Poets, how are you faring? We are on day 26 of writing a poem per day for national poetry month. So far, I’m 26 for 26, some of which I’m happy with, and some of which need tweaking. Moo of Writing has been working for me. When I relax and don’t try hard, the words flow. Some days I feel like this nesting mother goose waiting for eggs to hatch. How about you?
Will you join me in a challenge? In my handbook, Moo of Writing, I advocate a belief in abundance. We can all be like Linus in the pumpkin patch, believing with all our heart that a great pumpkin bursting with the seeds of prolific writing will descend upon us, indeed lives within us every day! I am now throwing down a challenge to myself—and I invite you to join me—to enter a contest. We will pick a theme and write one poem a day every day for the month of April for a total of 30 poems in honor of National Poetry Month. The contest is sponsored by localgemspoetrypress.com, and they want $25 from you by March 25 to enter. If you choose not to enter the contest, but want to participate, send me your poems through this website by May 1, and we’ll choose some to publish here. Usually, I spend weeks if not months on a poem, keeping several in the hopper at once, returning to them to reconsider, putting them through critiquing workshops, mulling them over, sleeping on them. In April, I will allow myself no such luxury of time. Winner of the contest receives $300 and Local Gems Press publishes the winner’s chapbook. I’m excited about the challenge. Time to see how well Moo of Writing really works! Moo/Mu!
Taking my work out into the world delights and scares me. You’d think I were 7 instead of 71! (Or maybe a 7-year-old would be braver). I’m happy to return to my homeland, DeWitt, Iowa, for an event at Crossroads Inspired Living & Garden Cafe on Nov. 22—the Saturday before Thanksgiving. We’ve named the event “Poetry of Gratitude.” I’ll read from Black Dirt Days: Poems as Memoir which is a tribute to my parents, Marian & Louie Bliesmer, and a tribute to the land—Iowa, which helped feed the world when I was growing up in the 1950s & still does. Black Dirt Days celebrates my parent’s forbidden romance, sleigh rides, wiener roasts, feeding cattle, even hauling manure! Most of all it’s about faith no matter what challenges we faced—tornadoes, ill health, the uncertainty of weather for the farmer. I’m looking forward to seeing cousins and old friends. And I’m grateful to Linda Snyder, owner of Crossroads, for welcoming me to her shop & cafe. Here’s what’s on the menu for the luncheon– Harvest Salad consisting of Fresh Spinach, Toasted Pine Nuts, Dried Cranberries, Crisp Apples, Roasted Butternut Squash sprinkled w/ Goat Cheese & drizzled w/ Honey Maple Vinaigrette. Turkey Pot Pie with tender pieces of Turkey Breast, Peas, Carrots, Corn & Potatoes in a Creamy Sauce. Topped w/ a Flaky Pie Crust. Caramel-Cranberry Pumpkin Tart. Coffee or Tea. The luncheon (sounds yummy, doesn’t it?) will follow the reading, discussion, and book signing. Click here to read “I Give Thanks,” the key poem for the event. I’ll let you know how it goes.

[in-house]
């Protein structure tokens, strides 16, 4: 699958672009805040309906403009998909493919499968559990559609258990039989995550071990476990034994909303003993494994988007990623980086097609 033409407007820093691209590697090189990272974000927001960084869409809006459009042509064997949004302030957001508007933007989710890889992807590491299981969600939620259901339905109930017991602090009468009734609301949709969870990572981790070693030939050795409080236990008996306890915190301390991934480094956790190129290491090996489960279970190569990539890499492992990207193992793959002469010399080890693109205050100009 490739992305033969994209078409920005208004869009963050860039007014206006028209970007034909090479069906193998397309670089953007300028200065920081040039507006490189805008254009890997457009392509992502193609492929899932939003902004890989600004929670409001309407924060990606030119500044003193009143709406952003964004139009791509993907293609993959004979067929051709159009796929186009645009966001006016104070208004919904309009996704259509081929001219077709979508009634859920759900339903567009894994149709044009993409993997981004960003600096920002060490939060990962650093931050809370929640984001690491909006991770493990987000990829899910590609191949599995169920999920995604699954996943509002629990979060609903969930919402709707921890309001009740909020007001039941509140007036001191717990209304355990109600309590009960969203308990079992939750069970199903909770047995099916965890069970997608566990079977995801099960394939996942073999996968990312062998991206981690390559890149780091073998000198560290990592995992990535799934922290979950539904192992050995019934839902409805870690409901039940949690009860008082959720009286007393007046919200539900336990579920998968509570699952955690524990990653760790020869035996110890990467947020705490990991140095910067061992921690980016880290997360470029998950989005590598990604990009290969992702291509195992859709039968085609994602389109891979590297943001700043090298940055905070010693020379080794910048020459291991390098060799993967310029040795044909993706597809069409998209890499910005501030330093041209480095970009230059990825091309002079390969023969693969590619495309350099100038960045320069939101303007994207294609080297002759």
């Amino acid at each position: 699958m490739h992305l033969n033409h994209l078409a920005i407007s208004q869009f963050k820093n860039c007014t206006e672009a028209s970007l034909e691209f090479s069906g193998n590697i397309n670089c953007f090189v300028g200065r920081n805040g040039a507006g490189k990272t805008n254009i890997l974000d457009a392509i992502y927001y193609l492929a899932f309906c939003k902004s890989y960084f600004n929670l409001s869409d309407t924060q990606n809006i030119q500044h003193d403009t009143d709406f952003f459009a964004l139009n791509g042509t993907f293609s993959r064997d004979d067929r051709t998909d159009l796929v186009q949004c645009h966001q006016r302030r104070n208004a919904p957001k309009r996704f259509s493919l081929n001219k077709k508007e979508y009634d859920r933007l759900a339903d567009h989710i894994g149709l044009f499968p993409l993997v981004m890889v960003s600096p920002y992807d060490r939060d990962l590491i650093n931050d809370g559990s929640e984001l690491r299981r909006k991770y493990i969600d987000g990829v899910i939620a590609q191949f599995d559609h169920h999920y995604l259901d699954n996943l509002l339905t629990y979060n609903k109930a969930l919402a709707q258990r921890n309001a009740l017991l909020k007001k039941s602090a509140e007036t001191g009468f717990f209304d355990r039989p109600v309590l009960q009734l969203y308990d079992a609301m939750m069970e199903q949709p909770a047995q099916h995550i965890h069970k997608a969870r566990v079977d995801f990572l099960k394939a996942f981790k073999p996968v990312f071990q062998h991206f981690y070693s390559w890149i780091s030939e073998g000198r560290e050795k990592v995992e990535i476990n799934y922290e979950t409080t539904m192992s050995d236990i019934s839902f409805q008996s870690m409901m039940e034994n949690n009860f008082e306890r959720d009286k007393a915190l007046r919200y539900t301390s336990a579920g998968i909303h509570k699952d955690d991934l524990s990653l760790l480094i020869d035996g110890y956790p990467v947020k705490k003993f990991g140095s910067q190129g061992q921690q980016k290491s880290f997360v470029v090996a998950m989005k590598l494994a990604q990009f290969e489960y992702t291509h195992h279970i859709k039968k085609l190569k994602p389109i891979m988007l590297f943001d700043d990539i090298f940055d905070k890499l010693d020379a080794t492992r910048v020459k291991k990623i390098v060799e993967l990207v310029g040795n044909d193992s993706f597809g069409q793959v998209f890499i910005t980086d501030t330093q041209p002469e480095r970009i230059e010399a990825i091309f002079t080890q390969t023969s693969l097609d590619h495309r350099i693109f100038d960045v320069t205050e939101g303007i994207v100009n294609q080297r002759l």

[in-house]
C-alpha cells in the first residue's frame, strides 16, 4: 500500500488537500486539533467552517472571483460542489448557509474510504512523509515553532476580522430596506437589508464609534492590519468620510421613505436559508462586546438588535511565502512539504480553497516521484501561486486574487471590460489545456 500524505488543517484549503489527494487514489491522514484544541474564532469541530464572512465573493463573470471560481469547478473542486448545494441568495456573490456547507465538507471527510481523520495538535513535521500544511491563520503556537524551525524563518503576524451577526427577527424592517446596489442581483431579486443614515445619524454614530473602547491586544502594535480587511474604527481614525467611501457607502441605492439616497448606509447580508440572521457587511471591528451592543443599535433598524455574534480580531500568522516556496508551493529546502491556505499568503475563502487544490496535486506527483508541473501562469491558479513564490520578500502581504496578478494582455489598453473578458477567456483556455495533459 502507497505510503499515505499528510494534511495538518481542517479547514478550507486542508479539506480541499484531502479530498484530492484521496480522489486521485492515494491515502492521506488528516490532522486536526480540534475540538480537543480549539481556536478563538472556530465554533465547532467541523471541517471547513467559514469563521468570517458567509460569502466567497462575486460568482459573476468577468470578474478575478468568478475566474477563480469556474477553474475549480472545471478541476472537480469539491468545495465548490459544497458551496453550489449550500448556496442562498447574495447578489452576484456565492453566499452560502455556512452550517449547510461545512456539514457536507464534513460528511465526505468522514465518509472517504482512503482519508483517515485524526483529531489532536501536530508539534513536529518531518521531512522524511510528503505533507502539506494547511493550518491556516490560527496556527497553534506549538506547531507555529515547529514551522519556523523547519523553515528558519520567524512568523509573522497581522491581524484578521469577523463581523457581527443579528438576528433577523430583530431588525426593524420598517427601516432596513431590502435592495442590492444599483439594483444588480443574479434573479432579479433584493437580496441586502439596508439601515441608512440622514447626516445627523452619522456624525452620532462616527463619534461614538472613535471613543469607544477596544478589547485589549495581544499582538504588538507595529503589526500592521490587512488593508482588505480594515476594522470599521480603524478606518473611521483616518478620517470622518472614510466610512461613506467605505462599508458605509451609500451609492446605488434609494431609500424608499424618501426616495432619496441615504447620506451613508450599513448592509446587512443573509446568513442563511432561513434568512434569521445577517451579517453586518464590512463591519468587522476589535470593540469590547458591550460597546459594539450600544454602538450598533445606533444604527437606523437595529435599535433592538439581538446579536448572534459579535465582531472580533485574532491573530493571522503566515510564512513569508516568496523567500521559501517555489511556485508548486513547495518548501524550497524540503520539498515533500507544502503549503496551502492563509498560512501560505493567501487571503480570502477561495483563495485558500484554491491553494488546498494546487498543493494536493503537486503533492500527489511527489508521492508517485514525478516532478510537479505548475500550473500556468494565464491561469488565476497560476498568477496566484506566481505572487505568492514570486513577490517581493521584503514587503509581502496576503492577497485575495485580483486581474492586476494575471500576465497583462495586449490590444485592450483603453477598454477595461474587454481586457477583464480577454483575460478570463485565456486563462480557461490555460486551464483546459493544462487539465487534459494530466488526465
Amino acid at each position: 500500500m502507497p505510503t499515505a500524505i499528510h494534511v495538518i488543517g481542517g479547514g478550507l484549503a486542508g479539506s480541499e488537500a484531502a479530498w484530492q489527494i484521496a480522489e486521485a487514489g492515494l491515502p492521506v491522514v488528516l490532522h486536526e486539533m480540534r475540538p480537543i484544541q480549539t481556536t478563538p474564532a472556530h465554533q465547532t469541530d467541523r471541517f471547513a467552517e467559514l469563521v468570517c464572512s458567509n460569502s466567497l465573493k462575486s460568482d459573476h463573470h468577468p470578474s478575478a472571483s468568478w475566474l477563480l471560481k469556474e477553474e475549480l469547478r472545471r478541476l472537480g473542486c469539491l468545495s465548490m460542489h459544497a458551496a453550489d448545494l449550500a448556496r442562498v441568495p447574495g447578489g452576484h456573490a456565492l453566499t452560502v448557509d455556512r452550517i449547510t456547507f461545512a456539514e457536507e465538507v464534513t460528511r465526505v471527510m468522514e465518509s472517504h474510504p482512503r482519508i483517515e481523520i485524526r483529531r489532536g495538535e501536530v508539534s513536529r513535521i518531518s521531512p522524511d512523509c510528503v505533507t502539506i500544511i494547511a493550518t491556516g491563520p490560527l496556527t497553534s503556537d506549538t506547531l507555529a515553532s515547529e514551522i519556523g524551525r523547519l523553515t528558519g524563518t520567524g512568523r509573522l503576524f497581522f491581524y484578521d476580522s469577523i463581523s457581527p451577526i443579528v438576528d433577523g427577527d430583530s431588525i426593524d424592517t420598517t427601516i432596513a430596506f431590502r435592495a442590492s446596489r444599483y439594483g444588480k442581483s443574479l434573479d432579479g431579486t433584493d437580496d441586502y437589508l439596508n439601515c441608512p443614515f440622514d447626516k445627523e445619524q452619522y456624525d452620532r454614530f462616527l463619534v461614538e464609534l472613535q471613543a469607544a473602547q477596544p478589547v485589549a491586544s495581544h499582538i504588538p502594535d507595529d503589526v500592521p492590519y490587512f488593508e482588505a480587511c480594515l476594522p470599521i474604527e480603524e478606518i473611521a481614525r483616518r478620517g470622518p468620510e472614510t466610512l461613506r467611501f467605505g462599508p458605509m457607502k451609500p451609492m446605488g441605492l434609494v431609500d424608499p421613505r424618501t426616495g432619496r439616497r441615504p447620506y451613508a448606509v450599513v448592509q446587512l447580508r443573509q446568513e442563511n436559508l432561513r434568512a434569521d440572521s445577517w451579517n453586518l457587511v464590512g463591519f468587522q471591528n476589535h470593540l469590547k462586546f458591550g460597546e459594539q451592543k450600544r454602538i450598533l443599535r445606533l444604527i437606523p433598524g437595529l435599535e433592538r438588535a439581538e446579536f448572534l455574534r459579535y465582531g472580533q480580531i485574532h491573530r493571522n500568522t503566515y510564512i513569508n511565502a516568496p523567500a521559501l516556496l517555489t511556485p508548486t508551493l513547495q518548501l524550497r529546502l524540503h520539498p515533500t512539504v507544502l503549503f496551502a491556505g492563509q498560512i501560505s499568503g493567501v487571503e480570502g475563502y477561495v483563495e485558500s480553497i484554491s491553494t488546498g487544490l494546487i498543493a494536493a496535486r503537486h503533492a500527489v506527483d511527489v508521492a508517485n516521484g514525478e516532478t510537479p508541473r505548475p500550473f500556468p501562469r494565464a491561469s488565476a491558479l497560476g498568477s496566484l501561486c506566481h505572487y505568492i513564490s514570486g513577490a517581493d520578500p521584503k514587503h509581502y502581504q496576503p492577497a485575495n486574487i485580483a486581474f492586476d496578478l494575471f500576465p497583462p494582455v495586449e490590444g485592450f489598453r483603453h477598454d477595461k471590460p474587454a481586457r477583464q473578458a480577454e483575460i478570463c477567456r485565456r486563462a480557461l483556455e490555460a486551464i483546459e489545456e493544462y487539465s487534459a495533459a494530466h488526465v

Lilian Steichen Sandburg was famous in her own right as a breeder of goats. These goats are enjoying a spot of shade under the structure that holds hay in their barnyard at the Carl Sandburg Home National Historic Site at Flat Rock, NC. The site offers visitors not only shade under gorgeous old hemlocks it offers a spot of peace. Lilian, known to Carl as Paula, believed goat milk helped settle her long-time digestive problems. She began breeding goats to improve blood lines and milk production in 1935 when the couple lived in Berrien County Michigan. They were not to move to Flat Rock until 1945 when she was 62 and he was 67 years of age. A social activist, he was a journalist, a poet (Pulitzer winner), a hobo, a world traveler, a biographer (Pulitzer for a history of Lincoln), songwriter, writer of children’s books, and troubadour. Whether or not you love poetry, this home that Lilian and daughter Margaret helped the National Park Service preserve to truly carry the spirit of the “Poet of the People,” is worth a visit. Say hi to the goats for me.
Do you remember your first kiss? Mine happened (first time for both of us) in the back seat of a Dodge on an Iowa gravel road while two of his buddies egged him on from the front seat. It was what passed for a wild night in the 1950s. They were driving way too fast, spitting gravel, taking hills up the center of the road, on our way home from a dance class in town. Somebody had taken pity on us country bumpkins or just couldn’t stand to watch us bumbling around in the gym at sock hops and arranged a few classes for us high school freshmen in the basement of a ranch house in Clinton. Poets will write about anything, so when I was writing Black Dirt Days: Poems as Memoir, this prose poem popped out. The names have been changed to protect the guilty. How about it? Do you remember your first kiss?